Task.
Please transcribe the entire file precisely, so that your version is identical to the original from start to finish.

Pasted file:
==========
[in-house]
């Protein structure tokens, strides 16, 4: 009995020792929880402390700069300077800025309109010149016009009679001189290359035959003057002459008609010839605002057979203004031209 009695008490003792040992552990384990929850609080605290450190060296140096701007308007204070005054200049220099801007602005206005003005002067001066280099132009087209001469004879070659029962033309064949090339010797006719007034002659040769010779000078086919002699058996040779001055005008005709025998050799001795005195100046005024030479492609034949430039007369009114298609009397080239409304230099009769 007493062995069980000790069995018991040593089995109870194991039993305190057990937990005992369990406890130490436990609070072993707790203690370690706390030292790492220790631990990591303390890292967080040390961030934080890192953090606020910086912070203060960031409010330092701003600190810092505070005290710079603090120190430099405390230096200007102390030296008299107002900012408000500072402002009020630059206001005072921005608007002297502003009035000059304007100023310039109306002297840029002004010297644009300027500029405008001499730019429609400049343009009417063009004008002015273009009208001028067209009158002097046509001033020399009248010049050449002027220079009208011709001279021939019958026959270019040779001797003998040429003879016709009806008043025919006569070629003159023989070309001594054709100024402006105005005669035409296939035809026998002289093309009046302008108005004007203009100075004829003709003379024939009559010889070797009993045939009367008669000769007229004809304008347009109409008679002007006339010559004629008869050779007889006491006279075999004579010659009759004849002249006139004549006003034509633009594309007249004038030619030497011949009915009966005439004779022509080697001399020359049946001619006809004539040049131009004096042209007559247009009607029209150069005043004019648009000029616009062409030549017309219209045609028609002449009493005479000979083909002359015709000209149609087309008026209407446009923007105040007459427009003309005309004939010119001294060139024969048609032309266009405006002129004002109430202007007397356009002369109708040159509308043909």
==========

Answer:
[in-house]
């Protein structure tokens, strides 16, 4: 009995020792929880402390700069300077800025309109010149016009009679001189290359035959003057002459008609010839605002057979203004031209 009695008490003792040992552990384990929850609080605290450190060296140096701007308007204070005054200049220099801007602005206005003005002067001066280099132009087209001469004879070659029962033309064949090339010797006719007034002659040769010779000078086919002699058996040779001055005008005709025998050799001795005195100046005024030479492609034949430039007369009114298609009397080239409304230099009769 007493062995069980000790069995018991040593089995109870194991039993305190057990937990005992369990406890130490436990609070072993707790203690370690706390030292790492220790631990990591303390890292967080040390961030934080890192953090606020910086912070203060960031409010330092701003600190810092505070005290710079603090120190430099405390230096200007102390030296008299107002900012408000500072402002009020630059206001005072921005608007002297502003009035000059304007100023310039109306002297840029002004010297644009300027500029405008001499730019429609400049343009009417063009004008002015273009009208001028067209009158002097046509001033020399009248010049050449002027220079009208011709001279021939019958026959270019040779001797003998040429003879016709009806008043025919006569070629003159023989070309001594054709100024402006105005005669035409296939035809026998002289093309009046302008108005004007203009100075004829003709003379024939009559010889070797009993045939009367008669000769007229004809304008347009109409008679002007006339010559004629008869050779007889006491006279075999004579010659009759004849002249006139004549006003034509633009594309007249004038030619030497011949009915009966005439004779022509080697001399020359049946001619006809004539040049131009004096042209007559247009009607029209150069005043004019648009000029616009062409030549017309219209045609028609002449009493005479000979083909002359015709000209149609087309008026209407446009923007105040007459427009003309005309004939010119001294060139024969048609032309266009405006002129004002109430202007007397356009002369109708040159509308043909």